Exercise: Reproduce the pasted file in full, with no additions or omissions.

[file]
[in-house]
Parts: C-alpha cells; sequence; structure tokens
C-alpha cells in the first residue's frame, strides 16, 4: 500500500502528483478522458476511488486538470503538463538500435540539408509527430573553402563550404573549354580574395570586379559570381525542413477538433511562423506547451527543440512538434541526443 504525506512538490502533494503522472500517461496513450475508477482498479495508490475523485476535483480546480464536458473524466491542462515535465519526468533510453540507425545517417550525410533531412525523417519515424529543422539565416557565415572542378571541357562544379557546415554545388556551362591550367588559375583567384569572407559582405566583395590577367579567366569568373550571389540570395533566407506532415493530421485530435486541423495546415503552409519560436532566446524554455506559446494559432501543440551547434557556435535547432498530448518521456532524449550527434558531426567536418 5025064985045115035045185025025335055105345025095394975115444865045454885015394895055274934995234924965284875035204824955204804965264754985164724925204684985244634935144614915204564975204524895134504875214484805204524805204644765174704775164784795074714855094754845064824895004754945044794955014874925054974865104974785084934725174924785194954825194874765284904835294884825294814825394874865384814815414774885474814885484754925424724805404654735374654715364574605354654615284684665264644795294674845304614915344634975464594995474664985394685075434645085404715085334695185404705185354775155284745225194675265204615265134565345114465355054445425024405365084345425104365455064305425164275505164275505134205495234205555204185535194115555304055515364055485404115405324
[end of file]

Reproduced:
[in-house]
Parts: C-alpha cells; sequence; structure tokens
C-alpha cells in the first residue's frame, strides 16, 4: 500500500502528483478522458476511488486538470503538463538500435540539408509527430573553402563550404573549354580574395570586379559570381525542413477538433511562423506547451527543440512538434541526443 504525506512538490502533494503522472500517461496513450475508477482498479495508490475523485476535483480546480464536458473524466491542462515535465519526468533510453540507425545517417550525410533531412525523417519515424529543422539565416557565415572542378571541357562544379557546415554545388556551362591550367588559375583567384569572407559582405566583395590577367579567366569568373550571389540570395533566407506532415493530421485530435486541423495546415503552409519560436532566446524554455506559446494559432501543440551547434557556435535547432498530448518521456532524449550527434558531426567536418 5025064985045115035045185025025335055105345025095394975115444865045454885015394895055274934995234924965284875035204824955204804965264754985164724925204684985244634935144614915204564975204524895134504875214484805204524805204644765174704775164784795074714855094754845064824895004754945044794955014874925054974865104974785084934725174924785194954825194874765284904835294884825294814825394874865384814815414774885474814885484754925424724805404654735374654715364574605354654615284684665264644795294674845304614915344634975464594995474664985394685075434645085404715085334695185404705185354775155284745225194675265204615265134565345114465355054445425024405365084345425104365455064305425164275505164275505134205495234205555204185535194115555304055515364055485404115405324